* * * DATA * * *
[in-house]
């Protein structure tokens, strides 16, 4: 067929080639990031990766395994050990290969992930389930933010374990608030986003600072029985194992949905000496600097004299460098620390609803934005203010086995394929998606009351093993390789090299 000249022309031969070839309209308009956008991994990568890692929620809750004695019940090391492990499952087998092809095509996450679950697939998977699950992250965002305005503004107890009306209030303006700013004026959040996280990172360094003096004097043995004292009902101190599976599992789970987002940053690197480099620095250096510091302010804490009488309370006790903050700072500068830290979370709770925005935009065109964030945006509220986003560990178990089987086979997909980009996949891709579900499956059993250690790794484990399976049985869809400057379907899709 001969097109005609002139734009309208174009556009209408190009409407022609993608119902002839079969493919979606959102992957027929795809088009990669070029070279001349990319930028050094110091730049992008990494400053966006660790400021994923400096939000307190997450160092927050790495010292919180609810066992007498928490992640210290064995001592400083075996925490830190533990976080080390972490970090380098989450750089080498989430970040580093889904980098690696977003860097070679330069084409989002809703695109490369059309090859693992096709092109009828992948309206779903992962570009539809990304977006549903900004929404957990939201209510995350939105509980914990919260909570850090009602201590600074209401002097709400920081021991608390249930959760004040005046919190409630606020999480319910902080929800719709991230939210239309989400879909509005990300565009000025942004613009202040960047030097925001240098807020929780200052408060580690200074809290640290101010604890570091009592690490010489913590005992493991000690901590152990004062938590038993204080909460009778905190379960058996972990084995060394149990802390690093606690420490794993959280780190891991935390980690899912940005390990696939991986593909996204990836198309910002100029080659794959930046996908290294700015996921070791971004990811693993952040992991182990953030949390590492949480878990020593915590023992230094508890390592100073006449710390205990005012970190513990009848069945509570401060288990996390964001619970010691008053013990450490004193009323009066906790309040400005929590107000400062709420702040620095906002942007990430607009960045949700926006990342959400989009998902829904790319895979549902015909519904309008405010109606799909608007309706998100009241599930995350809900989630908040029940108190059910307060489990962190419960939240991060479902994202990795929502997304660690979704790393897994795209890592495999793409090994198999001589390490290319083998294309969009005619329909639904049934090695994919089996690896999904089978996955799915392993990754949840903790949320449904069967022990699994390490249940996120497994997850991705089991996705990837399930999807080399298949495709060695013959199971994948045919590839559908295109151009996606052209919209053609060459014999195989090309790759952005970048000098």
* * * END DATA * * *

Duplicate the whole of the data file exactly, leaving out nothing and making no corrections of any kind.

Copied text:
[in-house]
């Protein structure tokens, strides 16, 4: 067929080639990031990766395994050990290969992930389930933010374990608030986003600072029985194992949905000496600097004299460098620390609803934005203010086995394929998606009351093993390789090299 000249022309031969070839309209308009956008991994990568890692929620809750004695019940090391492990499952087998092809095509996450679950697939998977699950992250965002305005503004107890009306209030303006700013004026959040996280990172360094003096004097043995004292009902101190599976599992789970987002940053690197480099620095250096510091302010804490009488309370006790903050700072500068830290979370709770925005935009065109964030945006509220986003560990178990089987086979997909980009996949891709579900499956059993250690790794484990399976049985869809400057379907899709 001969097109005609002139734009309208174009556009209408190009409407022609993608119902002839079969493919979606959102992957027929795809088009990669070029070279001349990319930028050094110091730049992008990494400053966006660790400021994923400096939000307190997450160092927050790495010292919180609810066992007498928490992640210290064995001592400083075996925490830190533990976080080390972490970090380098989450750089080498989430970040580093889904980098690696977003860097070679330069084409989002809703695109490369059309090859693992096709092109009828992948309206779903992962570009539809990304977006549903900004929404957990939201209510995350939105509980914990919260909570850090009602201590600074209401002097709400920081021991608390249930959760004040005046919190409630606020999480319910902080929800719709991230939210239309989400879909509005990300565009000025942004613009202040960047030097925001240098807020929780200052408060580690200074809290640290101010604890570091009592690490010489913590005992493991000690901590152990004062938590038993204080909460009778905190379960058996972990084995060394149990802390690093606690420490794993959280780190891991935390980690899912940005390990696939991986593909996204990836198309910002100029080659794959930046996908290294700015996921070791971004990811693993952040992991182990953030949390590492949480878990020593915590023992230094508890390592100073006449710390205990005012970190513990009848069945509570401060288990996390964001619970010691008053013990450490004193009323009066906790309040400005929590107000400062709420702040620095906002942007990430607009960045949700926006990342959400989009998902829904790319895979549902015909519904309008405010109606799909608007309706998100009241599930995350809900989630908040029940108190059910307060489990962190419960939240991060479902994202990795929502997304660690979704790393897994795209890592495999793409090994198999001589390490290319083998294309969009005619329909639904049934090695994919089996690896999904089978996955799915392993990754949840903790949320449904069967022990699994390490249940996120497994997850991705089991996705990837399930999807080399298949495709060695013959199971994948045919590839559908295109151009996606052209919209053609060459014999195989090309790759952005970048000098």